Back to Issue Twenty-One.




I’ve bitten the flowers; every bloom
in my garden’s genuine.

I can’t understand these vaults
within them. Thumb their faces,

find a thin bright dust like pollen
or the pigment of a moth’s wing.

Mating colors. Scales. I don’t know.
Some remnant of transformation.

They say you can’t reduce the world
to weights & measures,

but when Archimedes placed
that golden crown in his bathtub—

Eureka—water’s tangible
displacement. He ran wild

through the city, joyous, naked.
I can’t stop touching myself.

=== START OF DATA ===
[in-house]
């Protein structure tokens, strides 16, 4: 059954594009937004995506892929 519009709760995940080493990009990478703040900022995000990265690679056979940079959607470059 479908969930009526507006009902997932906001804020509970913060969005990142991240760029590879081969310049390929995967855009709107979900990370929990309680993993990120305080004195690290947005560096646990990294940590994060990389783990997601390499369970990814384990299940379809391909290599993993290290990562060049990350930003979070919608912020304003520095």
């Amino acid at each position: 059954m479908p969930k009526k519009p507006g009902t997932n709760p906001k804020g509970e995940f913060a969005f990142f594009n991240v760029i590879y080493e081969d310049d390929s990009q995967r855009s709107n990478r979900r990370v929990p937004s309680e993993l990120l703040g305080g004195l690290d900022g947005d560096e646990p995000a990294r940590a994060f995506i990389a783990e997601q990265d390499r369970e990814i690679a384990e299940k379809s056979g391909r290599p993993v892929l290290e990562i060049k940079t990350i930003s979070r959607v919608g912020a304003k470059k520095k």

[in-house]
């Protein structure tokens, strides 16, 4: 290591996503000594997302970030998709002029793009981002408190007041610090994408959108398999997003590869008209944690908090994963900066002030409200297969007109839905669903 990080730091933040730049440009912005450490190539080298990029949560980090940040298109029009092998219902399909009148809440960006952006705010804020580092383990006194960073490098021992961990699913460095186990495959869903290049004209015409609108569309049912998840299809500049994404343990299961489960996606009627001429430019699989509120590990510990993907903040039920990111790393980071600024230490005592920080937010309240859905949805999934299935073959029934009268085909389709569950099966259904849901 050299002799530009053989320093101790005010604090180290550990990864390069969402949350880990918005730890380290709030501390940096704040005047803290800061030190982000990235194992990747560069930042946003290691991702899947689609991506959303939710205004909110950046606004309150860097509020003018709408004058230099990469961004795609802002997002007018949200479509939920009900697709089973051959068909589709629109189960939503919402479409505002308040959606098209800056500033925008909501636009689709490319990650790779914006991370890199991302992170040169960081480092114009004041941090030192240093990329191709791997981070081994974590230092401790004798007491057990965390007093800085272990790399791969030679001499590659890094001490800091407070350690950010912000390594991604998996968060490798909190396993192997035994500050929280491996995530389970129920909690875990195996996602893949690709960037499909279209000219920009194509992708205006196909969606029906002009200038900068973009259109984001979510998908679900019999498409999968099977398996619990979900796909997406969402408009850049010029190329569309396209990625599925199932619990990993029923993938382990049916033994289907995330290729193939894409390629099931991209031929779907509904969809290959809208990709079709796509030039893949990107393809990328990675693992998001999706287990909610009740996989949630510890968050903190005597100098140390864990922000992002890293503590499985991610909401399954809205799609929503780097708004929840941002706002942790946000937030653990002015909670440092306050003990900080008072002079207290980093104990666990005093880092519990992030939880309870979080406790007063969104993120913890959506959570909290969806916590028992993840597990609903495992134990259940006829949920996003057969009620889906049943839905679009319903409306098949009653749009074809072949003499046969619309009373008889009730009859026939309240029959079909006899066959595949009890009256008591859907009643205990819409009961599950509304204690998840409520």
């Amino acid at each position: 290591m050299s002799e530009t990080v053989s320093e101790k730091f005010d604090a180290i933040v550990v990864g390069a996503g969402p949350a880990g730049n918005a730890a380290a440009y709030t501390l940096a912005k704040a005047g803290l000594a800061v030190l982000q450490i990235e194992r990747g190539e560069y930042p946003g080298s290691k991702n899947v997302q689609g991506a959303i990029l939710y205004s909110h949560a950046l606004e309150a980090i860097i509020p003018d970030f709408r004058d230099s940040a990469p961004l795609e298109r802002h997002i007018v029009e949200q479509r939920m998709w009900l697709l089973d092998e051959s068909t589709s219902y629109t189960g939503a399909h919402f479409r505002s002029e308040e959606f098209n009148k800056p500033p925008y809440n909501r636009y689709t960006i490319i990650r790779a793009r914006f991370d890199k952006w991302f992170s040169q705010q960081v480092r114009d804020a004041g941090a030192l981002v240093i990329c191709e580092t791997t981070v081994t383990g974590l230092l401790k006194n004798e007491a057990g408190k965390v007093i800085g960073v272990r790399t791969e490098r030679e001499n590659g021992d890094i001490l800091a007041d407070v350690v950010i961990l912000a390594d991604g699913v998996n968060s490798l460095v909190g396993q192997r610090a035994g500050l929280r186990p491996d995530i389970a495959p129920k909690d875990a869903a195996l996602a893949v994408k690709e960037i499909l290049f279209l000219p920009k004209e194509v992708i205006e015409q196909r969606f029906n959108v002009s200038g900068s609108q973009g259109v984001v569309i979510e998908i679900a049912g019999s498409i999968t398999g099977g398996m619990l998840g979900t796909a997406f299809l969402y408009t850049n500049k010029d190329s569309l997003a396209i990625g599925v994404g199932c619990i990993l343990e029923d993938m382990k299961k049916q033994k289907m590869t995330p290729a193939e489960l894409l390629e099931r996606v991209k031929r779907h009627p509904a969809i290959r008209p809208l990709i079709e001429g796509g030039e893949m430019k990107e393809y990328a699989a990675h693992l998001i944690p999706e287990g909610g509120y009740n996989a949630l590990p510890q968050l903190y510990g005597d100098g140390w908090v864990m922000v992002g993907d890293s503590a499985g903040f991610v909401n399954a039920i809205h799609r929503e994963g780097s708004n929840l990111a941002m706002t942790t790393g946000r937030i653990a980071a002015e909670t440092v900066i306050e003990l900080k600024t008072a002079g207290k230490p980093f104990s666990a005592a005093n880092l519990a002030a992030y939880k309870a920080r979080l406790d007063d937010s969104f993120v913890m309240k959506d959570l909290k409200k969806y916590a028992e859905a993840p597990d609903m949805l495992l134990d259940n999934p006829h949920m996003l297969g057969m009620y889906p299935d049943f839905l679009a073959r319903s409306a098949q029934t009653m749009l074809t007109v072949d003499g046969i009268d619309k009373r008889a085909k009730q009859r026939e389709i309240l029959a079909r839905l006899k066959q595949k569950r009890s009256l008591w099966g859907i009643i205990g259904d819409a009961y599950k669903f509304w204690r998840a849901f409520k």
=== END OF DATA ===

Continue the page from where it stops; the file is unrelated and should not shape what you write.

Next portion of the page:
Annabelle Crowe is a homeschooling senior from Wilmington, North Carolina. Her poetry has appeared in or is forthcoming from diode poetry journal and Asheville Poetry Review, and has been recognized by the Princeton University Poetry Contest for High School Students, the Foyle Young Poets of the Year Award, and the Scholastic Art and Writing Awards. She was a student in the 2016 Adroit Journal Summer Mentorship Program.

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